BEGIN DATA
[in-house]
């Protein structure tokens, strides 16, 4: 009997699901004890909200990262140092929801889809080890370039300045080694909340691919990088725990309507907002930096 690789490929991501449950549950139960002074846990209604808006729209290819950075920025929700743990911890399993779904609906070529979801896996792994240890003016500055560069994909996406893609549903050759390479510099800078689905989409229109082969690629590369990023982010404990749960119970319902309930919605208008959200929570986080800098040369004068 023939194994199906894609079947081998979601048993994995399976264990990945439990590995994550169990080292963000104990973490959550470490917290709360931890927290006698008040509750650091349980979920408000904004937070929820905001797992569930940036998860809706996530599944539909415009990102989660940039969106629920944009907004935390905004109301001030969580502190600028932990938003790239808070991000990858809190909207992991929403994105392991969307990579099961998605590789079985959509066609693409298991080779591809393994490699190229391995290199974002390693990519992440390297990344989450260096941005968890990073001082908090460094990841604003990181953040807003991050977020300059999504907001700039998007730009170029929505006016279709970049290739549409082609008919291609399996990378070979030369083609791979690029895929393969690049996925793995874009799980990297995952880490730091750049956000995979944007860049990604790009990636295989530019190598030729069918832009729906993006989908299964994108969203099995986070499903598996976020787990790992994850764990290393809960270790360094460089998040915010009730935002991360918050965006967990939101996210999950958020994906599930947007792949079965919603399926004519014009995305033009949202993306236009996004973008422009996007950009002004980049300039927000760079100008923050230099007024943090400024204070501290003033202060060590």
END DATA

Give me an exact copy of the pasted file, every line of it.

[in-house]
């Protein structure tokens, strides 16, 4: 009997699901004890909200990262140092929801889809080890370039300045080694909340691919990088725990309507907002930096 690789490929991501449950549950139960002074846990209604808006729209290819950075920025929700743990911890399993779904609906070529979801896996792994240890003016500055560069994909996406893609549903050759390479510099800078689905989409229109082969690629590369990023982010404990749960119970319902309930919605208008959200929570986080800098040369004068 023939194994199906894609079947081998979601048993994995399976264990990945439990590995994550169990080292963000104990973490959550470490917290709360931890927290006698008040509750650091349980979920408000904004937070929820905001797992569930940036998860809706996530599944539909415009990102989660940039969106629920944009907004935390905004109301001030969580502190600028932990938003790239808070991000990858809190909207992991929403994105392991969307990579099961998605590789079985959509066609693409298991080779591809393994490699190229391995290199974002390693990519992440390297990344989450260096941005968890990073001082908090460094990841604003990181953040807003991050977020300059999504907001700039998007730009170029929505006016279709970049290739549409082609008919291609399996990378070979030369083609791979690029895929393969690049996925793995874009799980990297995952880490730091750049956000995979944007860049990604790009990636295989530019190598030729069918832009729906993006989908299964994108969203099995986070499903598996976020787990790992994850764990290393809960270790360094460089998040915010009730935002991360918050965006967990939101996210999950958020994906599930947007792949079965919603399926004519014009995305033009949202993306236009996004973008422009996007950009002004980049300039927000760079100008923050230099007024943090400024204070501290003033202060060590």